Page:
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Department of Critical Culture, Gender, & Race Studies Careers

A Glossary of Terms

Compiled by CCGRS faculty, this is a great list of must-know terms for the soon-to-be grad student.

Assistantship: A form of financial aid in which the graduate student is paid for work performed, work which is often related to the student’s studies or area of specialization. A research assistantship (R.A.) pays a student to assist a professor on an experiment or research project; a teaching assistantship (T.A.) pays a student to teach sections or classes of undergraduate courses or to help grade papers and examinations.

Defense: This is the final examination on a graduate student’s dissertation and the final requirement for the Ph.D. The defense may take one of several forms, such as a lecture on the dissertation topic or a formal oral examination. The graduate student explains and defends for informed questioners the accuracy and significance of the research and arguments in her/his/hir thesis.

Director of Graduate Study: Also called Graduate Advisor, etc. The faculty member in a department who is responsible for disseminating information about the graduate program, answering questions from the applicants, and advising graduate students who have not yet selected a dissertation topic.

Discipline: A broad field of study, such as psychology, physics, English, or computer science.

Dissertation: The independent project conducted by a graduate student after completing course work and general examinations. The dissertation will vary in form and length depending on the discipline and nature of the research project; it usually requires from one to three years to complete. The dissertation is demonstrates mastery of knowledge and research tools and should contribute something new to the discipline in which it is written.

Doctorate (Doctoral): Another word for the Ph.D. or doctor of philosophy degree. Those who earn the Ph.D. are entitled to use the title “Doctor.”

General Examination: This is also called the preliminary or qualifying examination. The general exam tests the depth and the breadth of a graduate student’s knowledge in his or her discipline. It may be written or oral, is often divided into sections corresponding to the specific fields within the discipline, and is usually taken after the completion of course work. The student prepares for it independently, though often they are assisted by professors through “directed readings.” After passing “generals” or “qualifiers,” the student begins work on the dissertation.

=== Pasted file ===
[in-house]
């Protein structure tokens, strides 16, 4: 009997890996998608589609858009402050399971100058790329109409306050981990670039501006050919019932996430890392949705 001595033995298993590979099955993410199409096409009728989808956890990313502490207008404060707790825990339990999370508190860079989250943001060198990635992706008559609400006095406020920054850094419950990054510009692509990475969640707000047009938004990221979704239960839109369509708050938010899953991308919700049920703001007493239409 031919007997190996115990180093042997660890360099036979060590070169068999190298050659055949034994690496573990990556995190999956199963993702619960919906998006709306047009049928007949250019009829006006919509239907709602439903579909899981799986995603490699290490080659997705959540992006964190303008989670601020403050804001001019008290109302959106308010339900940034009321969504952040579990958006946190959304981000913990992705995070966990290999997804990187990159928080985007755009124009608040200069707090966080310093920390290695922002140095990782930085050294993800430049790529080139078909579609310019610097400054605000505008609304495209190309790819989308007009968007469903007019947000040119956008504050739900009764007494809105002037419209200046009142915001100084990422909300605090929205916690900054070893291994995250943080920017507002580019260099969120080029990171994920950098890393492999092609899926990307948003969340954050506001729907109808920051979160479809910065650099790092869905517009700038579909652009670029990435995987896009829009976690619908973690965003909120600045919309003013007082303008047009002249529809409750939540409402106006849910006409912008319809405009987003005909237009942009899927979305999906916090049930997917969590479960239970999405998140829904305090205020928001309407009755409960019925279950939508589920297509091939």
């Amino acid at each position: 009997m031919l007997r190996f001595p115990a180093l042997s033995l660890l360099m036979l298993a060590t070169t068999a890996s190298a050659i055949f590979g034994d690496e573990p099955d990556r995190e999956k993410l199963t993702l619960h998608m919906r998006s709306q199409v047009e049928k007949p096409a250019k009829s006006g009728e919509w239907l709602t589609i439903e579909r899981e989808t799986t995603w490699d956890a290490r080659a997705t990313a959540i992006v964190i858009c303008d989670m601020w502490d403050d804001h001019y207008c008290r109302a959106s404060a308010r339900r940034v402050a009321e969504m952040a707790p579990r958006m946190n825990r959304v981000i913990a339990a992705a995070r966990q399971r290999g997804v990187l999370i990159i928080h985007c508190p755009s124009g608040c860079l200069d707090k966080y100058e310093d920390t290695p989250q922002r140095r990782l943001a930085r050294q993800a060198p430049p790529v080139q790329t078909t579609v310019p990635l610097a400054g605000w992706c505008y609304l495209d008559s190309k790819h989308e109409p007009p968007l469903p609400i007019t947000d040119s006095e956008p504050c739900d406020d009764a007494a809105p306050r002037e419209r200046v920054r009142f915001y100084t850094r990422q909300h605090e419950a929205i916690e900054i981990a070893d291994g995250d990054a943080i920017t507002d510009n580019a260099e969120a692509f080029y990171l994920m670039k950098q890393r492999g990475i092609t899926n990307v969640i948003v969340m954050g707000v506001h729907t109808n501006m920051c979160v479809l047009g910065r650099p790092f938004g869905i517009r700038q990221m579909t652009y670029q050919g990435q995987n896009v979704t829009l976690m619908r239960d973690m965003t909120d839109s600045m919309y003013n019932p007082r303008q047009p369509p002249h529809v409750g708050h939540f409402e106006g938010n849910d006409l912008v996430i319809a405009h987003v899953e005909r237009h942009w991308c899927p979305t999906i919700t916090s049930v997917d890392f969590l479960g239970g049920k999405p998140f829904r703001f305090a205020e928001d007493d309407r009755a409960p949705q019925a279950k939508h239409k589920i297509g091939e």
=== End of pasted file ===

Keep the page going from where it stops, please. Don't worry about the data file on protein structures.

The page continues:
GRE: The Graduate Record Examination is for graduate school applicants what the SAT is for college applicants. It is a standardized test designed by Educational Testing Service to measure knowledge and skills; it is scored on a 200–800 scale. The GRE Aptitude Test has three sections: verbal, quantitative, and analytical. There are also GRE Advanced tests in specific disciplines, such as French, mathematics, philosophy, engineering, etc. GRE scores are often an admissions application requirement.

Master’s Degree: The degree of professional certification in a field, following the bachelor’s. A master’s curriculum usually requires one to three years of course work and may involve a thesis or limited research project as the final requirement. The master’s is not often a prerequisite for admission to a Ph.D. program.

Outside Fellowship: A fellowship awarded by a source outside the student’s university or graduate department, such as corporation, government, or foundation.

Ph.D.: See Doctorate.

Postdoctoral Fellowship: A type of position available in some disciplines (especially sciences) to individuals who have just completed the Ph.D. and wish to continue research in a university. Some “postdocs” require teaching, others encourage fellows to dedicate themselves exclusively to research.

Stipend: A grant of money to a graduate student for use toward expenses above tuition and fees. Graduate fellowships sometimes pay both tuition and a stipend, which can be applied toward living expenses.

Thesis: A research paper presented as a major, and usually final, requirement of a degree program. “Thesis” is sometimes used interchangeably with “dissertation,” referring to Ph.D. research; more often it refers to a project more limited in scope, completed as a master’s requirement.